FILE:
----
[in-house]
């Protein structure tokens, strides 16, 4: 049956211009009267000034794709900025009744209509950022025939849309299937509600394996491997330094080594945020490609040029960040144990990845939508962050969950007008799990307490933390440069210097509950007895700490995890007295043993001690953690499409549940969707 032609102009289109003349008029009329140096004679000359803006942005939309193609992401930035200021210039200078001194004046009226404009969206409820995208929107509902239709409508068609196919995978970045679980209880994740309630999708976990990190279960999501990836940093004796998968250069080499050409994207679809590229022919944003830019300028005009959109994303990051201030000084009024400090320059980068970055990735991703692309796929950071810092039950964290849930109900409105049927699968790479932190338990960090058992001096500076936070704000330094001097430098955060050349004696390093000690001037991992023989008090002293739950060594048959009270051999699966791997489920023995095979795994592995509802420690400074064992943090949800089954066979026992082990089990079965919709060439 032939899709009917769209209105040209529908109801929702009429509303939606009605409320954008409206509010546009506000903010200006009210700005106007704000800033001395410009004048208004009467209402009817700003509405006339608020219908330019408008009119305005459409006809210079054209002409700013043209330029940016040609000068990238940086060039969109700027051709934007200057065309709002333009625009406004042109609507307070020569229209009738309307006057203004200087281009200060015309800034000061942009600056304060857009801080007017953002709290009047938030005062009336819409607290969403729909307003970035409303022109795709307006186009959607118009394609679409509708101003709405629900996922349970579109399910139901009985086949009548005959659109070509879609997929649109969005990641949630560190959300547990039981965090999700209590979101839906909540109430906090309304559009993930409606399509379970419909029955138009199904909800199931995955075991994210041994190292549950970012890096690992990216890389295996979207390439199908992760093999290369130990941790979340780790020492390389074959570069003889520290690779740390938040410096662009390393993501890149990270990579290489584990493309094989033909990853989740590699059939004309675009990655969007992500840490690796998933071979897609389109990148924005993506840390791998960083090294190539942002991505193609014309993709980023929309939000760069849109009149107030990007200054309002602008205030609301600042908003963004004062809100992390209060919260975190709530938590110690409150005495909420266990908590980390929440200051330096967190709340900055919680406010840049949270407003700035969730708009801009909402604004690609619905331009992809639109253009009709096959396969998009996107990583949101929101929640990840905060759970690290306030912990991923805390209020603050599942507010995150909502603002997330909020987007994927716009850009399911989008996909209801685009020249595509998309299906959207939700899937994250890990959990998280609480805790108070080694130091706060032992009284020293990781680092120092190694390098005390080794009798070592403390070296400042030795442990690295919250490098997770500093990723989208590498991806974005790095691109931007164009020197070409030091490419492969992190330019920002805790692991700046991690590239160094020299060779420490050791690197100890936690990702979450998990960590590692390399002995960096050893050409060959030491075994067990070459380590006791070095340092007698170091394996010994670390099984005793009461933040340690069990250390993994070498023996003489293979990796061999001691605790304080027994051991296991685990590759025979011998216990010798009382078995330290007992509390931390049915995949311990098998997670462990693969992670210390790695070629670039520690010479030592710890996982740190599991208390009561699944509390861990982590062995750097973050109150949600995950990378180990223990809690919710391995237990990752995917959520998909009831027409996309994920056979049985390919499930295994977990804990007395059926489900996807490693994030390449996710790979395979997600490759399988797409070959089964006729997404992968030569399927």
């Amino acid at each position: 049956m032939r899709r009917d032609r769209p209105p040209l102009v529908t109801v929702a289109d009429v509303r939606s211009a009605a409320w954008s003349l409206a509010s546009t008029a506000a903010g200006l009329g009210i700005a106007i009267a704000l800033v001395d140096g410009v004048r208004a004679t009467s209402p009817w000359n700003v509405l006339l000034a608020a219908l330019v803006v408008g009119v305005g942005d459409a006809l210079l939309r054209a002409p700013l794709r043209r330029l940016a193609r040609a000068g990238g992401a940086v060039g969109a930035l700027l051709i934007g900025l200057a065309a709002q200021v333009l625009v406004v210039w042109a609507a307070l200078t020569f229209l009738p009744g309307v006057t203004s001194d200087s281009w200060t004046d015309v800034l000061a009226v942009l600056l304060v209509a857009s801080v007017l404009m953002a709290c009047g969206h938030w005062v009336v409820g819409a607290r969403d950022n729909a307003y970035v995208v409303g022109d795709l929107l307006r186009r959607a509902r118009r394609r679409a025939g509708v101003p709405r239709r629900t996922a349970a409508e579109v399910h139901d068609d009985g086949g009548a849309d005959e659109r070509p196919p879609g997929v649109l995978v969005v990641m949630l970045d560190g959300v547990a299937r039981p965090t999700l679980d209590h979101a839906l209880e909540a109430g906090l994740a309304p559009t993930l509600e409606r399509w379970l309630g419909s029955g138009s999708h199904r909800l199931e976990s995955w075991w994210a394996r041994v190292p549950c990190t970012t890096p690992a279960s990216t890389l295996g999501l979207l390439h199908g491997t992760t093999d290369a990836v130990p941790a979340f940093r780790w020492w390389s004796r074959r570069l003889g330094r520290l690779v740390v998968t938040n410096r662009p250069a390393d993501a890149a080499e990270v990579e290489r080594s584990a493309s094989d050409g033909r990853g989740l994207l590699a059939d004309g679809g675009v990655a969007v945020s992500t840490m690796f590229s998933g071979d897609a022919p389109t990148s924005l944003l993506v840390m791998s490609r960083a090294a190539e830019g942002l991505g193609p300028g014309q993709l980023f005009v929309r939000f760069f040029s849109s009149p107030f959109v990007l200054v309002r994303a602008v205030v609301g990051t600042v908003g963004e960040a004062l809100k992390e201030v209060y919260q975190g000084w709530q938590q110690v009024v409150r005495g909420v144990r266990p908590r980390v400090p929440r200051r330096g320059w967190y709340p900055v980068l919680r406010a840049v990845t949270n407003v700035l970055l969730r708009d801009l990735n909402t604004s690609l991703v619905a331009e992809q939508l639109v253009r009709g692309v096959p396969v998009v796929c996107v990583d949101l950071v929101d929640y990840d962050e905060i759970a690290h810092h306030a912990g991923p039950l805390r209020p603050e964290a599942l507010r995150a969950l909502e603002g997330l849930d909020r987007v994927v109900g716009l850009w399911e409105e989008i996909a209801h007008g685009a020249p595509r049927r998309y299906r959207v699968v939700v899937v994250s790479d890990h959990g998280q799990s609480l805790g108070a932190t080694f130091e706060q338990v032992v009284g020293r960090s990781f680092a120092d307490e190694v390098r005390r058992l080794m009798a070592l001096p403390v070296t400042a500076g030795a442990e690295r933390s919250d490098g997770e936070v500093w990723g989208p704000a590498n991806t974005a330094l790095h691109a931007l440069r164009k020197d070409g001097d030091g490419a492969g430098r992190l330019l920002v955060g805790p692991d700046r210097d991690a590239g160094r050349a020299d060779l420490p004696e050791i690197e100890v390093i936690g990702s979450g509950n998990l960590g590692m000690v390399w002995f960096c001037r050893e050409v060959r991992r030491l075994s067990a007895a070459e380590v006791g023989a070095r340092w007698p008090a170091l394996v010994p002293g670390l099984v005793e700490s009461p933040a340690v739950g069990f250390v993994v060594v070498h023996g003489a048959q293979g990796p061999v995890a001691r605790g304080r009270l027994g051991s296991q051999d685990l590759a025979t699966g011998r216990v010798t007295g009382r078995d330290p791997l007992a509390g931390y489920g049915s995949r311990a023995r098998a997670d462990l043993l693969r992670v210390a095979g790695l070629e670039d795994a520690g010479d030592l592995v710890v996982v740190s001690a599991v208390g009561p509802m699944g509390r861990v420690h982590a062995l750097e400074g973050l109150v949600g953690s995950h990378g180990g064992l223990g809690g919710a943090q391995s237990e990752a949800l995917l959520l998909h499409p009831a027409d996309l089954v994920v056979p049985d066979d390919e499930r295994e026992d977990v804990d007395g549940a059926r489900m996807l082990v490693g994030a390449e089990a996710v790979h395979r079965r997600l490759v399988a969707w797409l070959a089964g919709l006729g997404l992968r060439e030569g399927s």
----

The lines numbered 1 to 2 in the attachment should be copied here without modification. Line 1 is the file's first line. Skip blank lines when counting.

[in-house]
């Protein structure tokens, strides 16, 4: 049956211009009267000034794709900025009744209509950022025939849309299937509600394996491997330094080594945020490609040029960040144990990845939508962050969950007008799990307490933390440069210097509950007895700490995890007295043993001690953690499409549940969707 032609102009289109003349008029009329140096004679000359803006942005939309193609992401930035200021210039200078001194004046009226404009969206409820995208929107509902239709409508068609196919995978970045679980209880994740309630999708976990990190279960999501990836940093004796998968250069080499050409994207679809590229022919944003830019300028005009959109994303990051201030000084009024400090320059980068970055990735991703692309796929950071810092039950964290849930109900409105049927699968790479932190338990960090058992001096500076936070704000330094001097430098955060050349004696390093000690001037991992023989008090002293739950060594048959009270051999699966791997489920023995095979795994592995509802420690400074064992943090949800089954066979026992082990089990079965919709060439 032939899709009917769209209105040209529908109801929702009429509303939606009605409320954008409206509010546009506000903010200006009210700005106007704000800033001395410009004048208004009467209402009817700003509405006339608020219908330019408008009119305005459409006809210079054209002409700013043209330029940016040609000068990238940086060039969109700027051709934007200057065309709002333009625009406004042109609507307070020569229209009738309307006057203004200087281009200060015309800034000061942009600056304060857009801080007017953002709290009047938030005062009336819409607290969403729909307003970035409303022109795709307006186009959607118009394609679409509708101003709405629900996922349970579109399910139901009985086949009548005959659109070509879609997929649109969005990641949630560190959300547990039981965090999700209590979101839906909540109430906090309304559009993930409606399509379970419909029955138009199904909800199931995955075991994210041994190292549950970012890096690992990216890389295996979207390439199908992760093999290369130990941790979340780790020492390389074959570069003889520290690779740390938040410096662009390393993501890149990270990579290489584990493309094989033909990853989740590699059939004309675009990655969007992500840490690796998933071979897609389109990148924005993506840390791998960083090294190539942002991505193609014309993709980023929309939000760069849109009149107030990007200054309002602008205030609301600042908003963004004062809100992390209060919260975190709530938590110690409150005495909420266990908590980390929440200051330096967190709340900055919680406010840049949270407003700035969730708009801009909402604004690609619905331009992809639109253009009709096959396969998009996107990583949101929101929640990840905060759970690290306030912990991923805390209020603050599942507010995150909502603002997330909020987007994927716009850009399911989008996909209801685009020249595509998309299906959207939700899937994250890990959990998280609480805790108070080694130091706060032992009284020293990781680092120092190694390098005390080794009798070592403390070296400042030795442990690295919250490098997770500093990723989208590498991806974005790095691109931007164009020197070409030091490419492969992190330019920002805790692991700046991690590239160094020299060779420490050791690197100890936690990702979450998990960590590692390399002995960096050893050409060959030491075994067990070459380590006791070095340092007698170091394996010994670390099984005793009461933040340690069990250390993994070498023996003489293979990796061999001691605790304080027994051991296991685990590759025979011998216990010798009382078995330290007992509390931390049915995949311990098998997670462990693969992670210390790695070629670039520690010479030592710890996982740190599991208390009561699944509390861990982590062995750097973050109150949600995950990378180990223990809690919710391995237990990752995917959520998909009831027409996309994920056979049985390919499930295994977990804990007395059926489900996807490693994030390449996710790979395979997600490759399988797409070959089964006729997404992968030569399927």